Yet sharia prohibits marriage between a Muslim woman and a non-Muslim man. A Muslim man may marry a Christian wife but not vice versa. Sharia also gives the man (but not the woman) an unconditional right to divorce. And sharia (and Islam) would never entertain marriage between two people of the same sex.
     
  • RELIGIOUS FREEDOM. US Article 18 reads, “Everyone has the right to freedom of thought, conscience and religion; this right includes freedom to change his religion or belief, and freedom, either alone or in community with others and in public or private, to manifest his religion or belief in teaching, practice, worship and observance.”

    Freedom of religion and religious practice and identity is found in the 1st Amendment to the Constitution, which reads in part, “Congress shall make no law respecting an establishment of religion, or prohibiting the free exercise thereof.” American citizens are free to embrace any religion they desire with a wide latitude as to what constitutes “religion,” are free to leave any religion, change from one religion to another, or have no religion at all. Nobody is born into a religion or assigned a religion at birth.

    Sharia dictates that all children follow the religion of the father, even in mixed religious families with a Muslim father and Christian or Jewish mother. Children are automatically deemed Muslim at birth. “Freedom of religion” in sharia means one is free to embrace Islam freely, but one is never free to leave. Abandoning Islam is an automatic death penalty according to sharia and is carried out routinely in many nations governed by sharia. Additionally, the practice of other religions is completely forbidden or severely curtailed in many Islamic nations operating under sharia. Freedom to practice one's religion is limited to Islam alone; others are forbidden.
     
  • FREEDOM OF SPEECH. UN Article 19 says, “Everyone has the right to freedom of opinion and expression …”

    The 1st Amendment of the Constitution says, “Congress shall make no law… abridging the freedom of speech…”. Freedom of speech extends to expression not only with verbal communication, but in art, writing, the media, and even in action.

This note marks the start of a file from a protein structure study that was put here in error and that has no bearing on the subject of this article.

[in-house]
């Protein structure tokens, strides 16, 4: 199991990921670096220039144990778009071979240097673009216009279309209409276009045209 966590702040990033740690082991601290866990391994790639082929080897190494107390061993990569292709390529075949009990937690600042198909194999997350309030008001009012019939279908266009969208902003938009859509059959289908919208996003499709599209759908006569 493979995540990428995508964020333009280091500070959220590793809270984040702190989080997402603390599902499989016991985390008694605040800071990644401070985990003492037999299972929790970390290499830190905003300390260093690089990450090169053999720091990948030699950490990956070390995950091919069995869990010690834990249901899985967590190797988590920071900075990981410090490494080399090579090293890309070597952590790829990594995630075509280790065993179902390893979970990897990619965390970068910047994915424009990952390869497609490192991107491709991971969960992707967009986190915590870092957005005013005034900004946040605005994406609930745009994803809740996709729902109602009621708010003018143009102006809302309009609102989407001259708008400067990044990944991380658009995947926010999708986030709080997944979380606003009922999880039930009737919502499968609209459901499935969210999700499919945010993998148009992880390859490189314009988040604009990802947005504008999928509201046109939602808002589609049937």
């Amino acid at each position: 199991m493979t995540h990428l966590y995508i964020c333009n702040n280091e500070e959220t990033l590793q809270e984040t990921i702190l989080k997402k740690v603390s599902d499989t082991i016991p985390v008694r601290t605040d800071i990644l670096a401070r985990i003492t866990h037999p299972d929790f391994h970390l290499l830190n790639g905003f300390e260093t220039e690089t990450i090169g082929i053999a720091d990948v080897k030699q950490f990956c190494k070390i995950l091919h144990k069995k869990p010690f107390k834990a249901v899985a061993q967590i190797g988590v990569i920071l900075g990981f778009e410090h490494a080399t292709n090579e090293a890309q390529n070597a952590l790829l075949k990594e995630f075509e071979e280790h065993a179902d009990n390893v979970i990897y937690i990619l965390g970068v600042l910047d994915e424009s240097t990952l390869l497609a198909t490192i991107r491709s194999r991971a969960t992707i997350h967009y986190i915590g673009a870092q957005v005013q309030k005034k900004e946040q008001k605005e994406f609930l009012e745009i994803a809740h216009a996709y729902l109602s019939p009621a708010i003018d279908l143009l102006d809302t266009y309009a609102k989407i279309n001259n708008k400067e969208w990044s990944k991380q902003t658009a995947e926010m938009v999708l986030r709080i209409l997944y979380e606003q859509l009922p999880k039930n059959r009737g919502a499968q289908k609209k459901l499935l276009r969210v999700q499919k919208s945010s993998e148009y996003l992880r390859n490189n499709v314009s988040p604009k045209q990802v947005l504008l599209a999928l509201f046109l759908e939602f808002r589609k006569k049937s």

Yet even very recent history has shown that certain forms of expression are forbidden by sharia. Non-Muslims (and even skeptic Muslims for that matter) who openly criticize Islam, Muhammad, or the Quran face severe punishment. The Islamic Republic of Pakistan, whose legal system is founded upon sharia, prescribes both fines and imprisonment for anyone who criticizes Muhammad. See section 295-C of Pakistan’s penal code. And in accordance with sharia, the Organization of Islamic Conference (57 member Islamic nations) have been pursuing the adoption of UN Resolution 16/18 which prohibits defaming Islam in any way, including speech.

Cairo Declaration on Human Right in Islam

The UN or Universal Declaration on Human Rights was deemed offensive to many Islamic nations, who failed to adopt it in 1948 when the rest of the world did so. Nations governed by sharia could not agree to the UN Declaration for the reasons I have already addressed.

In response, the Organization of Islamic Conference in 1990 crafted their response to the UN Declaration. They called it the Cairo Declaration on Human Rights in Islam and was named after the city in which several Islamic nations adopted the document as the basis for defining human rights. I will not detail here why the Cairo Declaration stands in opposition to the UN Declaration, and thus the US Constitution. The bulleted highlights below say all that needs to be said in this regard.